He shook his head, clearly frustrated.
“It’s a conspiracy, you have to read between the lines,” he said. “The witnesses disappeared. Why do you think that happened?”
“Probably because they were afraid they’d get murdered if they collaborated,” I replied, shaking my head. “Jeff, forget about this. You need call off the Jacks and stop working with them. Then you need to disappear. Otherwise I’m afraid the Reapers will kill you. I love you so much—I can’t lose you.”
Jeff’s face softened, and I saw a trace of the laid-back, loving brother he’d been most of my life. He pulled me into his arms but he didn’t feel right to me. His heart raced, he’d gotten far too thin and I felt and smelled clammy sweat coming off him. I pulled back and looked into his face, feeling indescribably sad.
“Jeff, what are you doing to yourself?” I asked. His features hardened and he jerked away.
“I’m trying to take care of my family,” he snapped. Outside I heard the roar of bikes and I froze.
“Oh shit, they’re gonna kill you,” I said, panicking. I started looking around, trying to find somewhere to hide him, which was ludicrous. The barn door flew open and banged against the wall. It was Horse and Max, holding guns. They froze as Jeff grabbed me and held his own weapon to my head.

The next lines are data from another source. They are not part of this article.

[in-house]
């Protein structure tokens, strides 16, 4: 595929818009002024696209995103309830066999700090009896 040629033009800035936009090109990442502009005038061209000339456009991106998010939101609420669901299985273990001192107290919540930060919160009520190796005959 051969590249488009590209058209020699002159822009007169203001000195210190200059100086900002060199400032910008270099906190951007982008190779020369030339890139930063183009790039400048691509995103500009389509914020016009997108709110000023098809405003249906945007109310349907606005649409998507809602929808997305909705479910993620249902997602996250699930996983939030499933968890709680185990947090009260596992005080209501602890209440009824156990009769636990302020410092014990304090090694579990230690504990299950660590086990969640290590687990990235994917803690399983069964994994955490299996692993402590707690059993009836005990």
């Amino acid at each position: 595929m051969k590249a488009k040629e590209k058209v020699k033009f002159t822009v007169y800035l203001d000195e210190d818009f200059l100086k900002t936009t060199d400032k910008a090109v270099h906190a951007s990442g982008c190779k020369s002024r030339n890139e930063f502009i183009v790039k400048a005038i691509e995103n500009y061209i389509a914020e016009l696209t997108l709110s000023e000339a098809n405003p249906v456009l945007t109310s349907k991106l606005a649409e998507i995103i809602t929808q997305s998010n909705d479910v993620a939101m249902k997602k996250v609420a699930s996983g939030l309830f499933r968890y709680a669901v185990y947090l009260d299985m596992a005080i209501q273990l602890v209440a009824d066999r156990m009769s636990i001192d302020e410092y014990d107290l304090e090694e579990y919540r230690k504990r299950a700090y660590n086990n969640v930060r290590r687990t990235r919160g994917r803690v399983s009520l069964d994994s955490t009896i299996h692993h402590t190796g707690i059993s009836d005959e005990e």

“Don’t worry, sis,” he whispered in my ear. “I would never hurt you. I just need to get out of this so we can start over somewhere else. It’s going to be great, you won’t have to worry about anything.”
Horse saw red when he saw the gun at Marie’s head. Jensen stood next to her, trembling so hard he thought it might be enough to pull the trigger. The man was obviously tweaking hard on something, probably meth. Very bad news. Might even be hallucinating. It took everything he had not to charge Jensen and kill him with his bare hands, but he had to be smart.
“Hey,” Max said, sounding a little too casual. Horse glanced over at him and caught his play. “We’re just here to make sure Marie’s all right. We were afraid the Jacks got her. We know you love her and would never hurt her so let’s talk this through. Win/win, right?”